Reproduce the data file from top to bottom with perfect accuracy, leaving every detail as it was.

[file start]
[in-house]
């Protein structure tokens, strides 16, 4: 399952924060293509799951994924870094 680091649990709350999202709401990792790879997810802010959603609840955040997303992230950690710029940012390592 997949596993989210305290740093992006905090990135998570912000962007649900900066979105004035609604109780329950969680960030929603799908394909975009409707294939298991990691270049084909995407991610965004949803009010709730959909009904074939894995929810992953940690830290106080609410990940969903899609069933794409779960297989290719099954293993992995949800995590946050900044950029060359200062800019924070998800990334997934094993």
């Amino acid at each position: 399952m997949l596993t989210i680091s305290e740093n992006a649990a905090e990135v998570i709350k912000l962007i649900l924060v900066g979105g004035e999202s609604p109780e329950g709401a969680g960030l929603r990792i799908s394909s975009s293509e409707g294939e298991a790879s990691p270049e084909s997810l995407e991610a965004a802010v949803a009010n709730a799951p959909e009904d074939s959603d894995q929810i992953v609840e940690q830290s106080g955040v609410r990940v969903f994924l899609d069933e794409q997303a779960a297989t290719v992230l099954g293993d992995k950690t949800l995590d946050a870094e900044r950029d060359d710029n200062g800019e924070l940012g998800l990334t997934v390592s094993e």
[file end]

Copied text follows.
[in-house]
């Protein structure tokens, strides 16, 4: 399952924060293509799951994924870094 680091649990709350999202709401990792790879997810802010959603609840955040997303992230950690710029940012390592 997949596993989210305290740093992006905090990135998570912000962007649900900066979105004035609604109780329950969680960030929603799908394909975009409707294939298991990691270049084909995407991610965004949803009010709730959909009904074939894995929810992953940690830290106080609410990940969903899609069933794409779960297989290719099954293993992995949800995590946050900044950029060359200062800019924070998800990334997934094993």
């Amino acid at each position: 399952m997949l596993t989210i680091s305290e740093n992006a649990a905090e990135v998570i709350k912000l962007i649900l924060v900066g979105g004035e999202s609604p109780e329950g709401a969680g960030l929603r990792i799908s394909s975009s293509e409707g294939e298991a790879s990691p270049e084909s997810l995407e991610a965004a802010v949803a009010n709730a799951p959909e009904d074939s959603d894995q929810i992953v609840e940690q830290s106080g955040v609410r990940v969903f994924l899609d069933e794409q997303a779960a297989t290719v992230l099954g293993d992995k950690t949800l995590d946050a870094e900044r950029d060359d710029n200062g800019e924070l940012g998800l990334t997934v390592s094993e």